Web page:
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Trolls. They're Not Living Under Bridges Anymore

Dean Luciano '19
Do you remember grumpy old trolls or the troll dolls you rub for good luck? Well, trolls no longer live under bridges - they live behind computer screens. In today’s high tech world of internet slang, the word trolls refers to people who “antagonize others online by deliberating posting inflammatory, irrelevant, or offensive comments or other disruptive content.”  And these self-proclaimed internet personalities are part of a social media subculture whose behavior can be dangerous.
A subgroup affiliated with trolls are known as “stans.” A stan is described as “an overzealous or obsessive fan of a particular celebrity often having accounts dedicated to them.”
But what exactly do stans and trolls do online? Some just make light humor of pop culture, while others start viral campaigns against certain celebrities with a entire repertoire of vulgar photos, videos, and references.

The Twitter account @Celeste_Treal (known to their followers as “Celeste”) is an average troll/stan account started in 2013 with 2,468 followers. It is known for the popular Supernanny meme that went viral in September 2018.  In a series of direct messages, Celeste states the social media account “was just something to pass the time and eventually became like a second home to me. Because of this platform, I have met so many mutuals (people who follow and frequently interact with each other) and I honestly share things with them that I would never talk about with my friends I see face to face.”

Considering trolls/stans are known for inflammatory and often disparaging posts, their behavior is often viewed as cyberbullying. When questioned about the ethics of their posts, Celeste says, “Well it
is the internet so of course some things can go out of hand, a prime example would be #TakeDownMillieBobbyBrown movement that a few mutuals started last November. It was definitely not our proudest moment but I took a part in it nonetheless.”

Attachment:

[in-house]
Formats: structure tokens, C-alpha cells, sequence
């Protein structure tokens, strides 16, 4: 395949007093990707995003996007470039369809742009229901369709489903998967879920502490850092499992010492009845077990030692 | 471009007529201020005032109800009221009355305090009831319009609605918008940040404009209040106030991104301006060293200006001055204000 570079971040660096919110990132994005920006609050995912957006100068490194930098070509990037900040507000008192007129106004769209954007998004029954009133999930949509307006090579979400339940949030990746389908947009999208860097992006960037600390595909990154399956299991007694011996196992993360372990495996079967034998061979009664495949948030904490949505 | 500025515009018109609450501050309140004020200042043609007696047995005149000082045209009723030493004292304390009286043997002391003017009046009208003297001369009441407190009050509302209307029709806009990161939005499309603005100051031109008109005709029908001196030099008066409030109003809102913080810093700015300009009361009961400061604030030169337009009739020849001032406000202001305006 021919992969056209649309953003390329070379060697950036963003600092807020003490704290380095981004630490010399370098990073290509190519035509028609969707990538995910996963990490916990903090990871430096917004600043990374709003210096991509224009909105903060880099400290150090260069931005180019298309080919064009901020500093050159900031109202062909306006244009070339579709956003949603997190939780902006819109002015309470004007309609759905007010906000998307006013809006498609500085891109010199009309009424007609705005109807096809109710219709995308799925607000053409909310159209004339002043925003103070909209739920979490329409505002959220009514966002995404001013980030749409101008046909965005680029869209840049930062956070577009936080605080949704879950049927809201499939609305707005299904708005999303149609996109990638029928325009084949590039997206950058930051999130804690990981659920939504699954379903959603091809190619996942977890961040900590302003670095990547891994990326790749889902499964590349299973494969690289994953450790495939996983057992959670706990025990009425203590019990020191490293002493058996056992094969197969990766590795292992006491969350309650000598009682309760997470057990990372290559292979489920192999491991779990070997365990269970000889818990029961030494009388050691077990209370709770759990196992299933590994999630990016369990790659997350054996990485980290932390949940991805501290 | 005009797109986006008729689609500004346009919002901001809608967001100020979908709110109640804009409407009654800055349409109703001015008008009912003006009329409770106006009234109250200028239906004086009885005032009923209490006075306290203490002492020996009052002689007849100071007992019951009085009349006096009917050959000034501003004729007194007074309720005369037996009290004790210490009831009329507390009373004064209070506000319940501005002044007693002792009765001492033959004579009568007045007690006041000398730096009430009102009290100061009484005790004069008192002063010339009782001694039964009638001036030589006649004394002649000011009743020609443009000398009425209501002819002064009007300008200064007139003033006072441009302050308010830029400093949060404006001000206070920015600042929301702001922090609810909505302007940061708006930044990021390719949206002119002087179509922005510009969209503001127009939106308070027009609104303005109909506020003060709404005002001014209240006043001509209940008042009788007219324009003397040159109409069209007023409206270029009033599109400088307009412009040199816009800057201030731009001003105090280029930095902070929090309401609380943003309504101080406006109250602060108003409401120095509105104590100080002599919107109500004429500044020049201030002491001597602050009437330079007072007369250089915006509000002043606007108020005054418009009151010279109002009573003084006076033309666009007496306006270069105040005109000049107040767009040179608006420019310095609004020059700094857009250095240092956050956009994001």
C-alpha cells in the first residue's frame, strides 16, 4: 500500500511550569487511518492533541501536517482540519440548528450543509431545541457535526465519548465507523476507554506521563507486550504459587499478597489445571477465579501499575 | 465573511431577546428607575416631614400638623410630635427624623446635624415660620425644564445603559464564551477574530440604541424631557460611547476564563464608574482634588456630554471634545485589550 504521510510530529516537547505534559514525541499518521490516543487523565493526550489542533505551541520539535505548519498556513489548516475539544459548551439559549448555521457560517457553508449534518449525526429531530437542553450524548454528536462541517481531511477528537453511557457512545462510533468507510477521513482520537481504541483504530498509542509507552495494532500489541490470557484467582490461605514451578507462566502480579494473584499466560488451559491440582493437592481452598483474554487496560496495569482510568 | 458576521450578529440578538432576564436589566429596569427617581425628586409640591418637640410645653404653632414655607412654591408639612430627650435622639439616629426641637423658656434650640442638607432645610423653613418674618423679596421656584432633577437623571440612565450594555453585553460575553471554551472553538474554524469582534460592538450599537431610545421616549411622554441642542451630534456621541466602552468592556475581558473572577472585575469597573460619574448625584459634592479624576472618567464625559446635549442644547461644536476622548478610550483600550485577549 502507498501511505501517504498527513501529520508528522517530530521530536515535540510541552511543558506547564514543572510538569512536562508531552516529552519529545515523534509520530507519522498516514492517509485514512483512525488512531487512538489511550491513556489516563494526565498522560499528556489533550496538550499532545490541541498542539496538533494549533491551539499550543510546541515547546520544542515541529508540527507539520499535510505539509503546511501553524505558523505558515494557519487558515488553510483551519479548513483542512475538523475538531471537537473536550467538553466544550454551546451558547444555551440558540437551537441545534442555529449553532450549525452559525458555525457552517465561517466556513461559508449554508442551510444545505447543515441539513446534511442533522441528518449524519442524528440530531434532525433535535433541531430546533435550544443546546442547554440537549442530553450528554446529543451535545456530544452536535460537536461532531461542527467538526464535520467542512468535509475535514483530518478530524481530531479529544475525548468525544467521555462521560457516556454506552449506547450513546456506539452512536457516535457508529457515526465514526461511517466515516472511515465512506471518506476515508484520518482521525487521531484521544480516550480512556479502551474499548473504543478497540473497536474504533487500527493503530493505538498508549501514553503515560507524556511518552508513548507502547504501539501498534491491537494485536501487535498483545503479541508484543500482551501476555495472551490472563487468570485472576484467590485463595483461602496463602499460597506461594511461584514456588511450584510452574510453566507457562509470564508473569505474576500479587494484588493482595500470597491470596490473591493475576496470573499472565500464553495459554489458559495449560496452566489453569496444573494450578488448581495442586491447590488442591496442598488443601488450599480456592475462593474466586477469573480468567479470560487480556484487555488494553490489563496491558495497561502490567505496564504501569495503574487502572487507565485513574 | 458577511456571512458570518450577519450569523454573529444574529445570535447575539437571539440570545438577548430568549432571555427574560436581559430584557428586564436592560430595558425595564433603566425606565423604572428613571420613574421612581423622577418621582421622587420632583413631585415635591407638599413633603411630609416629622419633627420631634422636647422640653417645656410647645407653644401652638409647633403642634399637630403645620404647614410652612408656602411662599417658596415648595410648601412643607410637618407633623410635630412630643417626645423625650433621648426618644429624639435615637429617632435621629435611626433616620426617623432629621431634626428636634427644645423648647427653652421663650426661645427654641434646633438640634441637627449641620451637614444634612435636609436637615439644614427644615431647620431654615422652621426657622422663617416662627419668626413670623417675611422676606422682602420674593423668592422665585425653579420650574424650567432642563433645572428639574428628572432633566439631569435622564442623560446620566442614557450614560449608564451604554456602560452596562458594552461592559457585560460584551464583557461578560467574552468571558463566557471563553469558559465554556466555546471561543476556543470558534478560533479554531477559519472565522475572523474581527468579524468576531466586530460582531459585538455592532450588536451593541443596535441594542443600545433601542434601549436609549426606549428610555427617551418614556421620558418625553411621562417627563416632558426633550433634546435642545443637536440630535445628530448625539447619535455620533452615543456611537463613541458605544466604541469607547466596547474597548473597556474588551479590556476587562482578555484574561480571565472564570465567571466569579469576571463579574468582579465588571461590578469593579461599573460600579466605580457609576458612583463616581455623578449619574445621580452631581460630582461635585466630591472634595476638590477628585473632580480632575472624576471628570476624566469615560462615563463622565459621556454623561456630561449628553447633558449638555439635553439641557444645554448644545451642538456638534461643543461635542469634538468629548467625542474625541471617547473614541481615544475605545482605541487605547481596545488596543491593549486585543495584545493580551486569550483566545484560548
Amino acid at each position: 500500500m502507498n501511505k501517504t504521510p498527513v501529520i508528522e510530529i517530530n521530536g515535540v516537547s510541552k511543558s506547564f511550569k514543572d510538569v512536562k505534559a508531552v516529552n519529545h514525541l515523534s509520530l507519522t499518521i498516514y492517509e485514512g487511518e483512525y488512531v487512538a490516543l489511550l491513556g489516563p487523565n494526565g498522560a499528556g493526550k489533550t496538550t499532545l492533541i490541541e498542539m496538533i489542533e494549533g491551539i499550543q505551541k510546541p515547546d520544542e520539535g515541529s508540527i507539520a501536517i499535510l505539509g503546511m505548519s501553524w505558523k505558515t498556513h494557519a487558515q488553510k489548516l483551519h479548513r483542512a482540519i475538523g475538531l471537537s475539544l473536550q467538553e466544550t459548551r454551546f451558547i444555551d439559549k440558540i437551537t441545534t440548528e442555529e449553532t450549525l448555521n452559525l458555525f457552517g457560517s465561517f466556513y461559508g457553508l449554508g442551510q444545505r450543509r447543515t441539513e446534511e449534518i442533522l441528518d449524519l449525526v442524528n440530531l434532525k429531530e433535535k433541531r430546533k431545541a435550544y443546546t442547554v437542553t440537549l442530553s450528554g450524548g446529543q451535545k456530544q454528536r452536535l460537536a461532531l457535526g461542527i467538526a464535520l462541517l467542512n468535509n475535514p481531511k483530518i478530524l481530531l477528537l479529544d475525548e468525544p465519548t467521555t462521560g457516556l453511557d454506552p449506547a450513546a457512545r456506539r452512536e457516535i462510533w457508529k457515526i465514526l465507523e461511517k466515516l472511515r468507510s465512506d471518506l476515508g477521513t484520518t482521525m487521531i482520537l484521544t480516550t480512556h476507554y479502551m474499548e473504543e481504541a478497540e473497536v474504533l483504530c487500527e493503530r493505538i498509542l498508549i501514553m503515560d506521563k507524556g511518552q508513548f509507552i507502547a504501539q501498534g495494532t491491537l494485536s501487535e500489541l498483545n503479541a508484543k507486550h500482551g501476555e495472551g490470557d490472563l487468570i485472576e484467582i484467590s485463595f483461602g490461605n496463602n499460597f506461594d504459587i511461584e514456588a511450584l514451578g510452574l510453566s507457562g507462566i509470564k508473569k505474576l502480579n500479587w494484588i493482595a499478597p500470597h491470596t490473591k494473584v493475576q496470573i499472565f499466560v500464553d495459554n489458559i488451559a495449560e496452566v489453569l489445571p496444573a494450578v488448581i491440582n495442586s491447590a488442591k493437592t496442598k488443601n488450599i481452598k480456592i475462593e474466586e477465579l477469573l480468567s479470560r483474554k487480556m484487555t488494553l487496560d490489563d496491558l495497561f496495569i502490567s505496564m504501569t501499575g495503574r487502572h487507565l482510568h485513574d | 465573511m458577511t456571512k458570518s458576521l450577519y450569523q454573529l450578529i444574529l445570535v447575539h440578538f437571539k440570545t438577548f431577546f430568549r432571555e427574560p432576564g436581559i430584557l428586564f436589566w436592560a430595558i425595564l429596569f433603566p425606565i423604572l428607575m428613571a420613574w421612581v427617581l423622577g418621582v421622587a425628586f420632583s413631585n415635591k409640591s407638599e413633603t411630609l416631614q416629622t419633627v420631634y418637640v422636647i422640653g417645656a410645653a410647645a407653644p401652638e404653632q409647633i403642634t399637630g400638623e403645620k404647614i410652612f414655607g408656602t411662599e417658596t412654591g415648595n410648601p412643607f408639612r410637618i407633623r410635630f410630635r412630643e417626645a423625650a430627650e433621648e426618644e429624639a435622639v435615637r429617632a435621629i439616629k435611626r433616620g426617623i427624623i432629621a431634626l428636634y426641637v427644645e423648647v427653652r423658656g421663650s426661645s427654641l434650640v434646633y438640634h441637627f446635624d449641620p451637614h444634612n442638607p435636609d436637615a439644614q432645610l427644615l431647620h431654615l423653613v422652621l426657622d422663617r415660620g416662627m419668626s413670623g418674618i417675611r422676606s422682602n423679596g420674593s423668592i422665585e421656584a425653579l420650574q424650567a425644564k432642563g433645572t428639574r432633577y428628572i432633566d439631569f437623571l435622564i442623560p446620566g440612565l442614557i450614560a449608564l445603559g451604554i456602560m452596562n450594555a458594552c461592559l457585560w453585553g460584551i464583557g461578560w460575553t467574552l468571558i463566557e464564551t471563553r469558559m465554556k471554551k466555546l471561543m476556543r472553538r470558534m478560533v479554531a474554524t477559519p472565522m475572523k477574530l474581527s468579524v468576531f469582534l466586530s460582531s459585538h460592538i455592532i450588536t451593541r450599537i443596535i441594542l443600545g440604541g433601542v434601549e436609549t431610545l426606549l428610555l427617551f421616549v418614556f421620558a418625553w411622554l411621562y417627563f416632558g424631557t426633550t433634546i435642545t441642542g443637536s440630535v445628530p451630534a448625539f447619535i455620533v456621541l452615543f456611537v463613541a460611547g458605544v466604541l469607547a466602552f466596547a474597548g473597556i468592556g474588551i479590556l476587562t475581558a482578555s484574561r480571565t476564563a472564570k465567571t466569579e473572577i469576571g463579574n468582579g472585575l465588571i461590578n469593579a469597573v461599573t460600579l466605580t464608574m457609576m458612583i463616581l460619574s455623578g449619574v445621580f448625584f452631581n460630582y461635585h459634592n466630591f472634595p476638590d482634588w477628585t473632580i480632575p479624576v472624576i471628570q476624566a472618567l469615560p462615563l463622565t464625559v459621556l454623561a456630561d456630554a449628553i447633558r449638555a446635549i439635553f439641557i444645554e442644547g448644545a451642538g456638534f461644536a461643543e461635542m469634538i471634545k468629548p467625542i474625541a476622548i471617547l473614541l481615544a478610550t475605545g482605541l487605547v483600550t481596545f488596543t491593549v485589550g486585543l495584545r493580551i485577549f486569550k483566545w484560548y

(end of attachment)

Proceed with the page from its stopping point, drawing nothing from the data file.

#TakeDownMillieBobbyBrown refers to the hate campaign started against the Stranger Things star Millie Bobby Brown, who was 13 years old at the time. It portrayed her as a homophobe, racist, and xenophobe. According to an article written by Vox, while no one believed it was true, it doesn’t mean it's wasn’t harmful. The hate campaign eventually lead to the young star to deactivate all of her social media accounts.

But not everything about trolling is harmful and aggressive. Celeste goes on to state how trolls benefit others tremendously. “It's not all bad, I mean this summer a mutual of mine started the popular girl meme Life with Mak, and she now has this huge following that she wouldn’t have had if not for us spamming the videos of her.”

Life with Mak (real name Makenna) is yet another 13 year old girl, but internet trolls created the opposite effect. The young Youtuber creates a multitude of content having to do with the internet sensation ASMR  (autonomous sensory meridian response). ASMR videos evoke a sensory response in the viewer. They are taking Youtube by storm. The massive influx of memes and reaction videos being posted has gained Makenna over a million followers.
 
With our ever growing fascination with social media, where will the internet takes us next?
 
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